Josiah was eight years old when he became king, and he reigned in Jerusalem thirty-one years.
He did what was pleasing in the LORD ’s sight and followed the example of his ancestor David. He did not turn away from doing what was right.
During the eighth year of his reign, while he was still young, Josiah began to seek the God of his ancestor David. Then in the twelfth year he began to purify Judah and Jerusalem, destroying all the pagan shrines, the Asherah poles, and the carved idols and cast images.
He ordered that the altars of Baal be demolished and that the incense altars which stood above them be broken down. He also made sure that the Asherah poles, the carved idols, and the cast images were smashed and scattered over the graves of those who had sacrificed to them.
He burned the bones of the pagan priests on their own altars, and so he purified Judah and Jerusalem.
He did the same thing in the towns of Manasseh, Ephraim, and Simeon, even as far as Naphtali, and in the regions all around them.
He destroyed the pagan altars and the Asherah poles, and he crushed the idols into dust. He cut down all the incense altars throughout the land of Israel. Finally, he returned to Jerusalem.
In the eighteenth year of his reign, after he had purified the land and the Temple, Josiah appointed Shaphan son of Azaliah, Maaseiah the governor of Jerusalem, and Joah son of Joahaz, the royal historian, to repair the Temple of the LORD his God.
They gave Hilkiah the high priest the money that had been collected by the Levites who served as gatekeepers at the Temple of God. The gifts were brought by people from Manasseh, Ephraim, and from all the remnant of Israel, as well as from all Judah, Benjamin, and the people of Jerusalem.
He entrusted the money to the men assigned to supervise the restoration of the LORD ’s Temple. Then they paid the workers who did the repairs and renovation of the Temple.
They hired carpenters and builders, who purchased finished stone for the walls and timber for the rafters and beams. They restored what earlier kings of Judah had allowed to fall into ruin.
The workers served faithfully under the leadership of Jahath and Obadiah, Levites of the Merarite clan, and Zechariah and Meshullam, Levites of the Kohathite clan. Other Levites, all of whom were skilled musicians,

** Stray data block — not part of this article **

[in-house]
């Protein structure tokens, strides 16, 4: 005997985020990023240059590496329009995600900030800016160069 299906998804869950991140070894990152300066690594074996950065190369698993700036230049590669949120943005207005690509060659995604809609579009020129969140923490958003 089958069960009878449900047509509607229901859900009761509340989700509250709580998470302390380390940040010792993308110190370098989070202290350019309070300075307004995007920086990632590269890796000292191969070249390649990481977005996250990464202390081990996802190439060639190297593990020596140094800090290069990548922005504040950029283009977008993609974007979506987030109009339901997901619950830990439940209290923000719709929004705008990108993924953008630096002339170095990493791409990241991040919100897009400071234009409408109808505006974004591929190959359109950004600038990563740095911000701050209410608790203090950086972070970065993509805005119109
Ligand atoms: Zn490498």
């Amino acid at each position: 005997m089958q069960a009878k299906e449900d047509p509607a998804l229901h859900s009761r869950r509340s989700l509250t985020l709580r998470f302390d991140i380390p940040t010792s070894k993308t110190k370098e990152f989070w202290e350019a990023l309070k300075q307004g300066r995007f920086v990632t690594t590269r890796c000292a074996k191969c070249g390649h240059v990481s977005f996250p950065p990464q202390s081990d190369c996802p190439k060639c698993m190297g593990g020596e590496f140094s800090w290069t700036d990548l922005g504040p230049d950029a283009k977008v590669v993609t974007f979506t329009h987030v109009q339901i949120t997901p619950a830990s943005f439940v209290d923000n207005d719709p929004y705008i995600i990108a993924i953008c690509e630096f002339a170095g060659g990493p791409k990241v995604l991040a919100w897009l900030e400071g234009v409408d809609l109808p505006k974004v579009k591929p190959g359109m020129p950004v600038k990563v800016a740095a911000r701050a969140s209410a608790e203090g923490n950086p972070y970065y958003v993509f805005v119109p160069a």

were put in charge of the laborers of the various trades. Still others assisted as secretaries, officials, and gatekeepers.
While they were bringing out the money collected at the LORD ’s Temple, Hilkiah the priest found the Book of the Law of the LORD that was written by Moses.
Hilkiah said to Shaphan the court secretary, “I have found the Book of the Law in the LORD ’s Temple!” Then Hilkiah gave the scroll to Shaphan.
Shaphan took the scroll to the king and reported, “Your officials are doing everything they were assigned to do.
The money that was collected at the Temple of the LORD has been turned over to the supervisors and workmen.”
Shaphan also told the king, “Hilkiah the priest has given me a scroll.” So Shaphan read it to the king.
When the king heard what was written in the Law, he tore his clothes in despair.
Then he gave these orders to Hilkiah, Ahikam son of Shaphan, Acbor son of Micaiah, Shaphan the court secretary, and Asaiah the king’s personal adviser:
“Go to the Temple and speak to the LORD for me and for all the remnant of Israel and Judah. Inquire about the words written in the scroll that has been found. For the LORD ’s great anger has been poured out on us because our ancestors have not obeyed the word of the LORD . We have not been doing everything this scroll says we must do.”
So Hilkiah and the other men went to the New Quarter of Jerusalem to consult with the prophet Huldah. She was the wife of Shallum son of Tikvah, son of Harhas, the keeper of the Temple wardrobe.
She said to them, “The LORD, the God of Israel, has spoken! Go back and tell the man who sent you,
‘This is what the LORD says: I am going to bring disaster on this city and its people. All the curses written in the scroll that was read to the king of Judah will come true.
For my people have abandoned me and offered sacrifices to pagan gods, and I am very angry with them for everything they have done. My anger will be poured out on this place, and it will not be quenched.’
“But go to the king of Judah who sent you to seek the LORD and tell him: ‘This is what the LORD, the God of Israel, says concerning the message you have just heard:
You were sorry and humbled yourself before God when you heard his words against this city and its people. You humbled yourself and tore your clothing in despair and wept before me in repentance. And I have indeed heard you, says the LORD .
So I will not send the promised disaster until after you have died and been buried in peace. You yourself will not see the disaster I am going to bring on this city and its people.’” So they took her message back to the king.
Then the king summoned all the elders of Judah and Jerusalem.
And the king went up to the Temple of the LORD with all the people of Judah and Jerusalem, along with the priests and the Levites—all the people from the greatest to the least. There the king read to them the entire Book of the Covenant that had been found in the LORD ’s Temple.
The king took his place of authority beside the pillar and renewed the covenant in the LORD ’s presence. He pledged to obey the LORD by keeping all his commands, laws, and decrees with all his heart and soul. He promised to obey all the terms of the covenant that were written in the scroll.
And he required everyone in Jerusalem and the people of Benjamin to make a similar pledge. The people of Jerusalem did so, renewing their covenant with God, the God of their ancestors.
So Josiah removed all detestable idols from the entire land of Israel and required everyone to worship the LORD their God. And throughout the rest of his lifetime, they did not turn away from the LORD, the God of their ancestors.